Coffee in the Arab world has mud (coffee sediment) at the bottom of your demitasse. So you must be careful when drinking it in two sips to go slowly. A small glass of water is always brought just in case on a silver tray.

In Jordan when I would be sent to the Royal Palace or to the Protocol Office on some business, the tradition of the Bedouins is to serve coffee as you arrive, it is the very first thing given to you, even before a conversation can take place. A small white porcelain cup is given to you by an attendant whose job is to pour the hot fresh coffee all day to visitors. He will pour the first cup, he will stand there, nothing said, your host will address you but not the attendant, it is all very formal, the minute you finish the first small cup, a second and a third and a fourth and so on will be automatically poured for you. You must absolutely drink it, however if, after the first cup you want no more, you simply shake your cup gently sideways and the attendant will thank you and disappear. The coffee is not sugared and very strong, flavoured with a Cardamon seed. You must drink the first cup offered, with the Bedouins everything is Honour and it would be highly insulting to refuse to drink at least the first cup offered. Sorry saying you don’t feel like it or don’t want it or are allergic to it, will simply not do, it would be the height of stupidity.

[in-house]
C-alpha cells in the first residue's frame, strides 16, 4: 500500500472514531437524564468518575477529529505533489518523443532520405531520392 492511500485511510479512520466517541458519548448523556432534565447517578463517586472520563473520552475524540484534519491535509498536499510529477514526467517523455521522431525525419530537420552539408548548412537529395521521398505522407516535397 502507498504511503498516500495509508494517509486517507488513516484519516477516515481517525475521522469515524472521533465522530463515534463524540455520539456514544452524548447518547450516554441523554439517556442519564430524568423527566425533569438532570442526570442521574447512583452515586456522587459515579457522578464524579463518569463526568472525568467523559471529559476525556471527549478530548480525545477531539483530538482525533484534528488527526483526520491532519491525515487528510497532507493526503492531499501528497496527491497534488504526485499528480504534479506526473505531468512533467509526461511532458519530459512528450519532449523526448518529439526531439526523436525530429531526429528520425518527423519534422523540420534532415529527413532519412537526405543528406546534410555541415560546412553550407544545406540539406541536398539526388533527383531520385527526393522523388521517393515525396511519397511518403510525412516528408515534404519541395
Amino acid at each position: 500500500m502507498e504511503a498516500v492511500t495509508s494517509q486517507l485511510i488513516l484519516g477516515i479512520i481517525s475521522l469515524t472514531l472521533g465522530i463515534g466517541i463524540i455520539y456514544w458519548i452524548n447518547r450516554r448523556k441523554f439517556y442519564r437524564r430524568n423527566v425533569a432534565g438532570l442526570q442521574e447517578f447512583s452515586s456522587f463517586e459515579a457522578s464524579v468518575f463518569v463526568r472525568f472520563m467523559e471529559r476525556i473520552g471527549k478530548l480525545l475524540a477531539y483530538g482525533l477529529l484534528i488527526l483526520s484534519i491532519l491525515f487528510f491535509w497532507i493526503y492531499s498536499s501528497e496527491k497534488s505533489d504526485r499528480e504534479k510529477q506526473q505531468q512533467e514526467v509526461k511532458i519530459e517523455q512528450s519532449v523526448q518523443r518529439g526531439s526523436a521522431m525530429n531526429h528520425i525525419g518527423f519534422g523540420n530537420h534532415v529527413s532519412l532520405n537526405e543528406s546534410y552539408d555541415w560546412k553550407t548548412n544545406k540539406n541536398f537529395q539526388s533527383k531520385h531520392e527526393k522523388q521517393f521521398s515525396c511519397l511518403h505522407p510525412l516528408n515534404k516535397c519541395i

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Not my picture, here we see a soldier of the Arab Army at the Royal Palace in Amman serving coffee to the Personal Guard of the King, the Circassians. They are from a region near of the Caucasus, North of the Georgian Republic and Chechnia in Russia. They migrated to the Levant after being persecuted as Muslims by Orthodox Christians. Coffee making and serving is a man’s job in the Arab world.

It is made in the same fashion as the coffee in Cairo but served from a big bronze coffee urn so you do not get the mud. Coffee in Arabic Culture has almost magical qualities and is identified with the most ancient traditions of the Arab World, certainly pre-Islamic. The coffee beans come from Ethiopia and the connection with the Arab peninsula is thousands of years old. Tea on the other hand is not so ancient a tradition and is usually served in a small glass cup half filled with sugar.

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Here a Jordanian Bedouin making coffee on hot sand.

On the other hand, coffee in Poland was atrocious, a joke, unbelievably bad. Coffee is mentioned in Polish literature, think of the great poem Pan Tadeusz by the fame author Adam Mickiewicz, it is mentioned in a such a way as to attract laughter. In fact you could drink Vodka at any time for any occasions, so potato vodka was the drink.